How Do Ophthalmic Antibiotics/Corticosteroids Work?

How Do Ophthalmic Antibiotics/Corticosteroids Work?

Ophthalmic antibiotic/corticosteroid combinations are effective against inflammation as well as bacterial infection in the eyes. Antibiotics kill bacteria and prevent their growth, while corticosteroids are anti-inflammatory and work by reducing swelling and irritation in the eyes.

Inflammation results when the body’s immune system releases pro-inflammatory proteins (cytokines) that flow out through the tiny blood vessels (capillaries) to fight the bacteria at the infection site. Corticosteroids decrease capillary permeability, prevent the cytokines from flowing out of the capillaries, and relieve the symptoms of inflammation.

Ophthalmic antibiotics work by killing the bacteria that entered the eye and caused the infection and inhibit bacterial growth in the following ways:

  • Create fissures in the bacterial cell membrane, causing cell contents to leak out, and enable absorption of the antibiotic into the bacterial cell
  • Prevent the bacteria from using amino acids and enzymes to synthesize proteins and folic acid required for their survival
  • Prevent the growth of bacterial cell walls, the layer over the bacterial cell membrane, which protects them when they grow and helps maintain their shape

What Are Uses of Ophthalmic Antibiotics/Corticosteroids?

Ophthalmic antibiotic/corticosteroid drugs are topical applications administered in the eyes, in the form of ointments or suspensions.

Ophthalmic antibiotics/corticosteroids are used to treat conditions that include:

  • Conjunctivitis (inflammation of the conjunctiva which includes the whites of the eye and the inner surface of eyelids)
  • Steroid-responsive inflammation in the eyes with an existing bacterial infection or a risk for developing bacterial infection

What Are Side Effects of Ophthalmic Antibiotics/Corticosteroids?

Side effects of ophthalmic antibiotics/corticosteroids may include:

  • Blurred vision
  • Cataract formation
  • Increase in intraocular pressure (pressure inside the eyeball)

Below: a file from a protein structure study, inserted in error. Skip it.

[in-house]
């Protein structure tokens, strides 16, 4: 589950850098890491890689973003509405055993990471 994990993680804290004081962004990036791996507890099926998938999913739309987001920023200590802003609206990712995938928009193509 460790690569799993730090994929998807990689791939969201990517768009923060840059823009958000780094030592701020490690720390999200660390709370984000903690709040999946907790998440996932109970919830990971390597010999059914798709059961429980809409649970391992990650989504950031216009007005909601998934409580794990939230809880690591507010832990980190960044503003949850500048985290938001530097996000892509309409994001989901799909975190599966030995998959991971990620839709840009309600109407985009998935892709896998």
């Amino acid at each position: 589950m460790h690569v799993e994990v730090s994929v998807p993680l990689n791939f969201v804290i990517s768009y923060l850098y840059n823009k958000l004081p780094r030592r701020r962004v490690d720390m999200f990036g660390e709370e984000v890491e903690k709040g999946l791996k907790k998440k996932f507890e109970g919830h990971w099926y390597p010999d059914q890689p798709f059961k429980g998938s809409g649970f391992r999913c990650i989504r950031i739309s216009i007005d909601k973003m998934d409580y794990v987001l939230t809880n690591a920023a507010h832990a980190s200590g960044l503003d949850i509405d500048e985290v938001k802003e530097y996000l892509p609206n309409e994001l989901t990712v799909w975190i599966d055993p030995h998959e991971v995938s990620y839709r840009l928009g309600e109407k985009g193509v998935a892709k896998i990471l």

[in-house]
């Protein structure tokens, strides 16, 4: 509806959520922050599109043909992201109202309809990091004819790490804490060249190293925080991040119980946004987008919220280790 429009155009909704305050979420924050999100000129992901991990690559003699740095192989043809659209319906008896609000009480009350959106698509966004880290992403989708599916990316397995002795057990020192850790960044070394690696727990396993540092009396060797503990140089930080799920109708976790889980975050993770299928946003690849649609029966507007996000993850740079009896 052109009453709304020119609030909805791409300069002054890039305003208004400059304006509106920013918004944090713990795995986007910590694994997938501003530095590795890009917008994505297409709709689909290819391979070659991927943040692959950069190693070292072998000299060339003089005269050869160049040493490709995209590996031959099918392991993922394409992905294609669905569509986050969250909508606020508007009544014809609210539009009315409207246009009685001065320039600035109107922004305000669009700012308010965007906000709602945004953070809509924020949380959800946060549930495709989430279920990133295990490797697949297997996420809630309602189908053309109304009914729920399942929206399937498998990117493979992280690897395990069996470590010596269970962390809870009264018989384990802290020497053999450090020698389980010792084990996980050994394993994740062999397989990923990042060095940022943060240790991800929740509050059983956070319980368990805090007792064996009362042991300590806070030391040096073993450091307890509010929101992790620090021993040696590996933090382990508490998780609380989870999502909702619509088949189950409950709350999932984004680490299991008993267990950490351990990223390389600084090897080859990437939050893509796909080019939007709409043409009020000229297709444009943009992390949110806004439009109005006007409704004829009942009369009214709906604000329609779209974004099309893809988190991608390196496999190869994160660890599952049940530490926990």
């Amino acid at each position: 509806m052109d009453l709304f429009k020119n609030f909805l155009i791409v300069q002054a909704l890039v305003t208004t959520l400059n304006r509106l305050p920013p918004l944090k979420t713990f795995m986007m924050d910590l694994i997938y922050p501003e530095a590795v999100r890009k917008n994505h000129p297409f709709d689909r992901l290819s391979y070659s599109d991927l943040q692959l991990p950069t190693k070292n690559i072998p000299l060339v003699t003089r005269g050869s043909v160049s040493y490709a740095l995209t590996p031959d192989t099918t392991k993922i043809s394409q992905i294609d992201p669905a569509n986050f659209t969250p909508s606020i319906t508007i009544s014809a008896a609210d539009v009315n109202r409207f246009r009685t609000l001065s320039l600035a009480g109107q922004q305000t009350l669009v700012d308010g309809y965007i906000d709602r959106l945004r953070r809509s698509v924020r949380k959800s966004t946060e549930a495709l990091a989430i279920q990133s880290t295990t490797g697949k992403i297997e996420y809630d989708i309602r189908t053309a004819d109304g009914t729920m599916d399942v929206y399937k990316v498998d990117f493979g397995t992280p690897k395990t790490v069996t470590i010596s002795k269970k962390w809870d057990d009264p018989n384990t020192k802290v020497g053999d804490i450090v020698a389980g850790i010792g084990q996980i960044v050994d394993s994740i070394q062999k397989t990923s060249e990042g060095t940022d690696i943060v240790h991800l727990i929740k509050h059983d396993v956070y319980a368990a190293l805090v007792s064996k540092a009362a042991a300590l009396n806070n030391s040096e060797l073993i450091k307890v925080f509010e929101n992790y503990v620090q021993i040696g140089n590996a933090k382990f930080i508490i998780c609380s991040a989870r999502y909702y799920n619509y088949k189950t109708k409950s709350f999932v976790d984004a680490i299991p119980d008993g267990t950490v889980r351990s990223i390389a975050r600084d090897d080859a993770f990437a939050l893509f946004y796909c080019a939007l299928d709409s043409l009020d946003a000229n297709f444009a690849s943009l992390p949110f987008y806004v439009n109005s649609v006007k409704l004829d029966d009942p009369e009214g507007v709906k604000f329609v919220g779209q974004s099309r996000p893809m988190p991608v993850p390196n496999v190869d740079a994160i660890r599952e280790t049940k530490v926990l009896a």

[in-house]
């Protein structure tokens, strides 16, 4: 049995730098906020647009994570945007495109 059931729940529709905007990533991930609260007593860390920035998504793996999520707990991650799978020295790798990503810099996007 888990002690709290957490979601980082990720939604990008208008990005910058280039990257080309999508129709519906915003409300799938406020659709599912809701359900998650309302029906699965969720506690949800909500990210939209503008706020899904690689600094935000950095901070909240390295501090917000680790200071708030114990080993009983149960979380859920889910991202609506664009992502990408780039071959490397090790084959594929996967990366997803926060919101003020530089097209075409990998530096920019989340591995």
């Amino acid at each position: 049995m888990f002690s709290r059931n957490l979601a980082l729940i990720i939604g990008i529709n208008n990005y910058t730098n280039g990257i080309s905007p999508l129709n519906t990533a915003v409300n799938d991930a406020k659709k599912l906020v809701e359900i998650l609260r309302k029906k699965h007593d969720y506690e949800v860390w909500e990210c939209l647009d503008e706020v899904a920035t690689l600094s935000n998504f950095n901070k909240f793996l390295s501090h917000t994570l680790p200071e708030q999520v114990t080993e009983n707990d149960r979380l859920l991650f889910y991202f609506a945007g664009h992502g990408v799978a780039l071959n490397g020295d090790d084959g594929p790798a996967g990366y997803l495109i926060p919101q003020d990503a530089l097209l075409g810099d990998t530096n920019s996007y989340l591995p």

• Glaucoma (high intraocular pressure that can lead to vision loss)
  • Eye irritation, pain and stinging
  • Itching and swelling of eyelids
  • Eye tearing and discharge
  • Eye edema
  • Conjunctival redness and/or hemorrhage
  • Vitreous detachment (detachment of vitreous, a gel-like substance inside the eye, from the retina), a condition that causes floaters in the eye
  • Punctate keratitis (inflammation in the cornea)
  • Ulcerative keratitis (inflammation with ulceration in the cornea)
  • Headache
  • Dizziness
  • Delayed wound healing
  • Secondary infections
  • Fungal infections in the cornea
  • Superinfections such as herpes
  • Damage to the optic nerve (rare) and impairment to vision
  • Dysgeusia (taste disorder)
  • Hypersensitivity reaction such as:

The information contained herein is not intended to cover all possible side effects, precautions, warnings, drug interactions, allergic reactions, or adverse effects. Check with your doctor or pharmacist to make sure these drugs do not cause any harm when you take them along with other medicines. Never stop taking your medication and never change your dose or frequency without consulting your doctor.

What are names of some ophthalmic antibiotic/corticosteroid drugs?

Generic and brand names of ophthalmic antibiotic/corticosteroid drugs include:


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